Is There Any Way I Can Learn to Be Normal?

Reader’s Question

My problem is that I have never been normal. I’ve always been an outsider with very few exceptions. I do have issues with bipolar, but even before I had a diagnosis I have never really known how to fit in with others. I’ve never been able to hold down a job for very long — the longest job I had lasted about nine months. I completed my college education late, and until recently I never really cared if I fit in or not.

I ended up marrying, but now I’m divorcing him because he lied to me about some serious issues on his side. We have a child and she is now being treated by her classmates the same way I was. I want to help her to feel less of an outsider, but to do that I need to know how to fit in myself. I just can’t, that’s all. I don’t abuse drugs or alcohol in any way, and neither does she want to do this. But it hurts her the same way it hurt me to be considered as a pariah.

Is there any way I can learn to be normal so I can teach my daughter how to be normal as well? I never learned it from my own family, though my older sister has pretty much been able to fit in with society by doing as she is expected to do. I am sick of being a freak, and I don’t want my daughter to have to live with this burden either. How can I learn to change my behavior so I won’t seem like such a mutant?

Psychologist’s Reply

If we think about the meaning of “normal” — it’s a label applied to thinking, behavior, attitude, interests, and beliefs found in the majority of individuals in our specific culture. Psychologists are fond of discussing the “normal range” with the assumption that everything falls on a scale — some below normal and some above normal. For example, the average or “normal” number of televisions per household in the United States is 2.73 (3 for the UK). In this example, people who have no televisions are far below normal and those who have 6 televisions are far above normal/average. It is very common to be outside of the normal range in our talent, interests, behaviors, attitudes, and beliefs — yet have no psychiatric concerns. Individuals who are exceptionally artistic, spiritual, or talented in any area are often viewed as eccentric by the “normal” population. Your description — college graduate, feelings of being unable to fit in, and not being worried about it for years — sounds like you have always been more individualized and/or eccentric in your behaviors or interests.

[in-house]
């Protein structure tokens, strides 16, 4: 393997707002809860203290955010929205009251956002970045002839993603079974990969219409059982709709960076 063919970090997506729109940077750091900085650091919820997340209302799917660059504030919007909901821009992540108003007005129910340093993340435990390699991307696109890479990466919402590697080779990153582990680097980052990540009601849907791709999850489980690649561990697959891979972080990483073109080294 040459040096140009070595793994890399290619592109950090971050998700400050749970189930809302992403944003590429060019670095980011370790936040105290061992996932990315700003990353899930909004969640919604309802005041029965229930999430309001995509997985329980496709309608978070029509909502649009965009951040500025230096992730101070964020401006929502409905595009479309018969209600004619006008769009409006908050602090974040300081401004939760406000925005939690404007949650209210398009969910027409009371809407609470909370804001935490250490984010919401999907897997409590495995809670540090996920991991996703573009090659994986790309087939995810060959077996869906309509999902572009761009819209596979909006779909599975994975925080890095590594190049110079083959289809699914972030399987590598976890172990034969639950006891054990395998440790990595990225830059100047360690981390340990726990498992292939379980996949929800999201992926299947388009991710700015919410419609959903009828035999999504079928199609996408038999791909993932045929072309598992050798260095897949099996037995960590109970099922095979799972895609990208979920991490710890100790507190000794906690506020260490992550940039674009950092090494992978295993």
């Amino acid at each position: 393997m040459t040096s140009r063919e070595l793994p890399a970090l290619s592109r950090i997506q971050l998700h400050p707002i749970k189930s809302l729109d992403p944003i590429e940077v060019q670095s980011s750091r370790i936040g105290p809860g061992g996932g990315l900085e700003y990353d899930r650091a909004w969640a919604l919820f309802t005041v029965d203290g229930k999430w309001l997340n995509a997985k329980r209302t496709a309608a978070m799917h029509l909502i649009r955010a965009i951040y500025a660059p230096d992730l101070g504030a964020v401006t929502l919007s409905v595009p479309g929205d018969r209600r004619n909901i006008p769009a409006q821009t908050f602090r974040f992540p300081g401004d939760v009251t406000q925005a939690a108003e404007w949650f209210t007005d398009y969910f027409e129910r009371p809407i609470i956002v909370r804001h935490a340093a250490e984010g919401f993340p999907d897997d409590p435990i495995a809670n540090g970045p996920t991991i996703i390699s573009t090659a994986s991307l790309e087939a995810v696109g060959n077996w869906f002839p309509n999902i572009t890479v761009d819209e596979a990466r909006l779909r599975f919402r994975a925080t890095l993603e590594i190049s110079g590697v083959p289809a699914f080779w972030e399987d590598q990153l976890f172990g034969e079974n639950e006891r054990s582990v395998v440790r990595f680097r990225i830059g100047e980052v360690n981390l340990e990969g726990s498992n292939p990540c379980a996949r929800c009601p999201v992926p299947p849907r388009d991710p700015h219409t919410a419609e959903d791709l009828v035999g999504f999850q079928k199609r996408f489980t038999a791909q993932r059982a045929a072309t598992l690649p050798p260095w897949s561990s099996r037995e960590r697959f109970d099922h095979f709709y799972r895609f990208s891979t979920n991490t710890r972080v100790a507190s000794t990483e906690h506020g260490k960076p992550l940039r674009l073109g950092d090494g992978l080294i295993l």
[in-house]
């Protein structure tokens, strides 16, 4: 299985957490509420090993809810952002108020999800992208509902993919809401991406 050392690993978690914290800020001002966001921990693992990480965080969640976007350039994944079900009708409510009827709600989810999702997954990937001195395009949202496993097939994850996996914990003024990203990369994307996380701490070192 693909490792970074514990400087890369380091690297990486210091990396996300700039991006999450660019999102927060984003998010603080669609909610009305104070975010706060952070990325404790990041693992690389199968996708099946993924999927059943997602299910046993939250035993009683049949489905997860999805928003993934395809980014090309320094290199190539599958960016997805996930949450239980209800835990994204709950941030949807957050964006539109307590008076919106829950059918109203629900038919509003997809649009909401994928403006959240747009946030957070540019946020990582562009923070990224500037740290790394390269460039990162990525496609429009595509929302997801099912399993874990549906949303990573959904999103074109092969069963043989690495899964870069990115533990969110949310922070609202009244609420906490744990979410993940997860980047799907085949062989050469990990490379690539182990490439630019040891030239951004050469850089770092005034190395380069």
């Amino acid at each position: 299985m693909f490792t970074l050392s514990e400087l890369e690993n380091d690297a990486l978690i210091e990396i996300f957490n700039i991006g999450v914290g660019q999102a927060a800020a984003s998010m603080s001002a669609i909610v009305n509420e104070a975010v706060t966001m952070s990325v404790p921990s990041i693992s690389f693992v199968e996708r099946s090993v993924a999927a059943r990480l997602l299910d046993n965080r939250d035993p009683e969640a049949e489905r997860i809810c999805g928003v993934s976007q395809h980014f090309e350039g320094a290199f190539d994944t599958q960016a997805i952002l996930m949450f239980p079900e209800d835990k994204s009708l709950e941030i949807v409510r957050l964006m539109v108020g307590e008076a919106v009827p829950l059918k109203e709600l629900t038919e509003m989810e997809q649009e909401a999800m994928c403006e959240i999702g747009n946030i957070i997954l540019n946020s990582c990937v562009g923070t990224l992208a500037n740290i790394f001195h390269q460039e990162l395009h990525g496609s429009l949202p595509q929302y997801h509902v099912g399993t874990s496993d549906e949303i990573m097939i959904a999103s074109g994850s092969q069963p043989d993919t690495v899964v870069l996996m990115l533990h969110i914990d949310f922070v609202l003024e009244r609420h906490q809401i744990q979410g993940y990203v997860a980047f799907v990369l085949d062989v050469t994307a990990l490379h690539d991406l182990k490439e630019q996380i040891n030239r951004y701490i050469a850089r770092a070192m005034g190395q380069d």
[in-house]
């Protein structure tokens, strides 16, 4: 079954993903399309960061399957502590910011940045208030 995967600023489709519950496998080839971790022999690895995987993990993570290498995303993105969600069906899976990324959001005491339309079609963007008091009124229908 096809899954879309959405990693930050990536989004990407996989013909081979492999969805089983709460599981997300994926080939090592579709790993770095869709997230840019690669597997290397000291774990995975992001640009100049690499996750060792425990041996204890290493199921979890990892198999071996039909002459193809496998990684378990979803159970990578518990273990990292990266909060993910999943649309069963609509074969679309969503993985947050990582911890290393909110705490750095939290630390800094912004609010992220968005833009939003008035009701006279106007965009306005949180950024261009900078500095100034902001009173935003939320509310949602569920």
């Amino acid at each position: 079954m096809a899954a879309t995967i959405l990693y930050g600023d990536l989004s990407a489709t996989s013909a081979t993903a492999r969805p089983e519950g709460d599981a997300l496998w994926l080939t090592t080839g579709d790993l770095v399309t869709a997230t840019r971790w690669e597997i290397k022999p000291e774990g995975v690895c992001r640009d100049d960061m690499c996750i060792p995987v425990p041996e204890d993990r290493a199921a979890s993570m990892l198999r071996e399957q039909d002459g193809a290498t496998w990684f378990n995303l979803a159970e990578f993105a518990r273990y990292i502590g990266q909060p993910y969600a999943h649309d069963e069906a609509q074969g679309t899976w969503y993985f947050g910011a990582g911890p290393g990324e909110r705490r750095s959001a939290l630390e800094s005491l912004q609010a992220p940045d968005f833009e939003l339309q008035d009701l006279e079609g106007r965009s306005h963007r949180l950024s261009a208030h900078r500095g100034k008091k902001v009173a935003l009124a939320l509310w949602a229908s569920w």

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As you described your sister, she has always been able to “fit in” and do what is expected in the society. The major theme in this situation is how can we learn to “fit in” and operate in the normal range, perhaps when we are outside that range due to our interests, activities, beliefs, etc. In short — how can we learn to be normal? Some guidelines:

  • Learning to operate in the “normal range” like everyone else is not the same as becoming normal. We can retain our own individuality yet still fit in. If we’re in the ocean, we don’t have to be a fish, but it’s helpful to learn to swim. Once we learn to swim, we can “fit in” with the fish.
  • Improve your “normal range” social skills by participating in community activities. The more we socialize in the community, the better our social skills become.
  • Identify people you know who have good social skills and fit in just about everywhere. What are their techniques? Do they have a certain style in clothing, interaction with others, etc.? You can model and practice their behaviors to improve your own skills.
  • Do a self-analysis of your social skills. People who have poor social skills or who don’t “fit in” often have several attitudes, styles, or behaviors that create their social difficulties. How good are your communication skills? Do you maintain eye contact? Can you keep a conversation going? Can you chit-chat or talk casually? Individuals who are shy, for example, often avoid eye contact, which keeps people at a distance.
  • Do you have odd or inappropriate behaviors that push people away? If you are rude, arrogant, insensitive, or simply don’t talk enough — these can keep you away from people. If you are unable to pay attention to others — you’ll not fit in.
  • Do you advertise yourself as eccentric or unusual in some manner? Does your appearance fit within the range of attire, hygiene, grooming, etc. of those around you?
  • Obtain an objective evaluation though a mental health professional. Counseling may help you articulate and identify issues. Counseling would also be helpful for your daughter.

Improving our ability to live in the “normal range” takes practice and frequent exposure to those people and activities in our environment. You and your daughter can both learn to “fit in” with others yet remain as unique as you desire in your own home.

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